1. Because we have jurisdiction to directly review the IJ's decision denying Kushakov's applications for asylum and for withholding of removal, we need not address Kushakov's claim that the BIA failed to comply with the streamlining regulations in 8 C.F.R. § 3.1 (codified at 8 C.F.R. § 1003.1) when it assigned Kushakov's appeal to a single member of the BIA for a summary affirmance without an opinion. See Batalova v. Ashcroft, 355 F.3d 1246, 1253 n.8 (10th Cir. 2004) (noting, in case in which the IJ denied applications for asylum and for withholding of removal, that "it [made] little difference whether the BIA member properly or improperly determined to utilize [the streamlining regulations] . . . because we directly review the IJ's decision, which the BIA member adopted").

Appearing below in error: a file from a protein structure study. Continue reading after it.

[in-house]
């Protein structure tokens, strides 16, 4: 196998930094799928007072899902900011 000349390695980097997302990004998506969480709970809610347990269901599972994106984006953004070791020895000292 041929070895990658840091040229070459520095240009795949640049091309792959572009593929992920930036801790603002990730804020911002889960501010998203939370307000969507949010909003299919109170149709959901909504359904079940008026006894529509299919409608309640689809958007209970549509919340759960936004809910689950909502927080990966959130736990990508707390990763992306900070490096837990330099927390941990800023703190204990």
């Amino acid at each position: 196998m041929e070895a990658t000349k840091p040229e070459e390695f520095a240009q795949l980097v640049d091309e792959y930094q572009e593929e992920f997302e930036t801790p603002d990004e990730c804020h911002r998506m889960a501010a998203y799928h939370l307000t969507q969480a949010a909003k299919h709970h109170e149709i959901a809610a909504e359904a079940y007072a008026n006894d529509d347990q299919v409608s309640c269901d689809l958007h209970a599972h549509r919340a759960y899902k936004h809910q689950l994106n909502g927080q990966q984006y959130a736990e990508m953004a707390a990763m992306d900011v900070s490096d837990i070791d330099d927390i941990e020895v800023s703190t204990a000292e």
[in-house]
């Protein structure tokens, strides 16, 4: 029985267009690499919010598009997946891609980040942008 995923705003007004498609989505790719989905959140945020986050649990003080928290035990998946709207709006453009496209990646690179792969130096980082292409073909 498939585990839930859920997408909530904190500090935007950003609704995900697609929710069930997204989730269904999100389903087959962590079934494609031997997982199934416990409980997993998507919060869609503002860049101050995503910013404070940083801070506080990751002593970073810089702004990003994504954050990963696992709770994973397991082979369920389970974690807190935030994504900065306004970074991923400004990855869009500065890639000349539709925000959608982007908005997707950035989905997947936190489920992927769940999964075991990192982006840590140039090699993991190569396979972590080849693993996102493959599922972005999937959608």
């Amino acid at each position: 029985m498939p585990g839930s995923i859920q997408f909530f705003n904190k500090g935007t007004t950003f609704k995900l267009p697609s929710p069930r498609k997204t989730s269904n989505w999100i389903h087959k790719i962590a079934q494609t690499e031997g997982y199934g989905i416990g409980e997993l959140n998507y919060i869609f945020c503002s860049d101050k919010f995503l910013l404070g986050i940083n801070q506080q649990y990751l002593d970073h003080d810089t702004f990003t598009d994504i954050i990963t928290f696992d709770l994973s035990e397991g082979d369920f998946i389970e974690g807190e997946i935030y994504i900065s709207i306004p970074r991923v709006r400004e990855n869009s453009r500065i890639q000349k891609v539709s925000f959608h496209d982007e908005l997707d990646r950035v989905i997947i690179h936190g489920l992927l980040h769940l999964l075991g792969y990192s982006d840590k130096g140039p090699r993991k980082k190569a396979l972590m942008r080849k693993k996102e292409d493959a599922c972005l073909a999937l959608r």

2. "Although persecution is not explicitly defined, [this court has] observed that it requires the infliction of suffering or harm . . . in a way regarded as offensive and requires more than just restrictions or threats to life and liberty." Woldemeskel, 257 F.3d at 1188 (quotations omitted). We also agree with the Seventh Circuit that being detained for a short period of time generally does not rise to the level of persecution unless the detention is accompanied by significant physical mistreatment. See Asani v. INS, 154 F.3d 719, 723-25 (7th Cir. 1998). While Kushakov claims that he was kicked and punched by government agents during his detention in August 1999, he has acknowledged that this occurred only when he was "first" arrested, and that he "was not physically beaten while [he] was being held." (Admin. R. at 267, 268.) Kushakov has also acknowledged that he was not tortured or "harassed continuously" like most of the other prisoners. (Id. at 95, 267.) He attributes the better treatment he received to the fact that he spoke to the prison guards in Russian, has a Caucasian appearance, and possessed a passport that showed he had traveled abroad. (Id. at 94-95, 268.) In light of this evidence, the IJ's determination that Kushakov's two-week detention in August 1999 did not constitute past persecution is supported by substantial evidence in the record.